TV TV Analysis (3 paragraphs and 5 slides)

TV TV Analysis (3 paragraphs and 5 slides)

Your analysis will emerge out of your reflections about and responses to the prompts below. You will write two paragraphs (8 12 sentences) analyzing a TV show, one paragraph analyzing a print ad and then put together the information on five slides of a power point. Your responses should be carefully and thoughtfully written. Remember to incorporate specific examples from the TV program you watched to illustrate your analysis. You will present your work at the end of class.

1) Who is the probable intended audience(s) for the television show you are analyzing? What factors contribute to your awareness of audience? Consider not only gender but also age, race/ethnicity, geographic location, etc.

2) Is there a relationship between the plot/action/narrative of the television show and the commercials that accompany it? To the target audience(s)? Explain.

3) Do the women who appear differ from one another, and if so, how? What is the relative frequency of women by age? By race/ethnicity? Are women (or anyone else) represented who are differently abled? According to dominant cultural ideals of beauty, how many women portrayed fall into the categories of ‘beautiful,’ ‘average,’ or ‘unattractive’? What range of weight is represented between the women and the men and among the women themselves?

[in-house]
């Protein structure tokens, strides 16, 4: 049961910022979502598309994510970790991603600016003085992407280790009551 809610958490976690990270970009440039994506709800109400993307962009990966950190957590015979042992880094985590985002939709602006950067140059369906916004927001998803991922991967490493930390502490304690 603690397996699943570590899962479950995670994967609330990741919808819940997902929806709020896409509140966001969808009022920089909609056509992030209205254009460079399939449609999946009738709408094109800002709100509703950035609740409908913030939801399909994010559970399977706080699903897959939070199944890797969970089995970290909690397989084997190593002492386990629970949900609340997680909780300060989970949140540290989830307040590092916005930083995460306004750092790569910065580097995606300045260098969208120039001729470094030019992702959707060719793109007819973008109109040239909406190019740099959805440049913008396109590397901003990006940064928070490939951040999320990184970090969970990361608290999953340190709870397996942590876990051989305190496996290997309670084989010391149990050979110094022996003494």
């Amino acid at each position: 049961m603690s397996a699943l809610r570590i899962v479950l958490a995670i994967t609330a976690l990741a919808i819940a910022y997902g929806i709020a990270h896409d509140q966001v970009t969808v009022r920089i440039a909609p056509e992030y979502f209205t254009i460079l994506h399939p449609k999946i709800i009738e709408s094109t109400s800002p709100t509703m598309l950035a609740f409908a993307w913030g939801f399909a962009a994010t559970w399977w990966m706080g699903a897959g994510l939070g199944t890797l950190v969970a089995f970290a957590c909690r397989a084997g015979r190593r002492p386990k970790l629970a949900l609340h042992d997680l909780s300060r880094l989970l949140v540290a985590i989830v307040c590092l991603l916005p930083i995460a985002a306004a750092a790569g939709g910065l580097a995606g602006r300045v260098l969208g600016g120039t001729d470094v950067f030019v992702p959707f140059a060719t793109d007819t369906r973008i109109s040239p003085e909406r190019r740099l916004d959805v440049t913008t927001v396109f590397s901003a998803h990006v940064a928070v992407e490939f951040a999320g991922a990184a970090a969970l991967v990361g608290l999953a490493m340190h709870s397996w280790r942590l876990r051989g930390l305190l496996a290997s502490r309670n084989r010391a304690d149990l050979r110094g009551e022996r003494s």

4) In what roles do women appear (or not appear)? Do they play multiple roles (e.g. wife, mother, lover, worker?) What types of jobs do they hold? How much time to they appear to devote to their different roles? What kinds of work do they do? Can you see any difference in the roles assigned to women or to men?

5) What level of education do the men and women seem to hold? Do you find women represented who appear to be of working-class backgrounds or to be poor? Are they major or minor characters? Are they portrayed sympathetically or used in ways that perpetuate stereotypes about race or class?

6) What is the relationship of women in the show to the products being advertised in commercials? Does it vary from program to program, from channel to channel? Is there any evidence of a famous assertion that in public representations of gender, men do the looking and women are there to be looked at? What influence, if any, can you see in the three decades plus of feminism’s attempts to influence the representation of women in the media?

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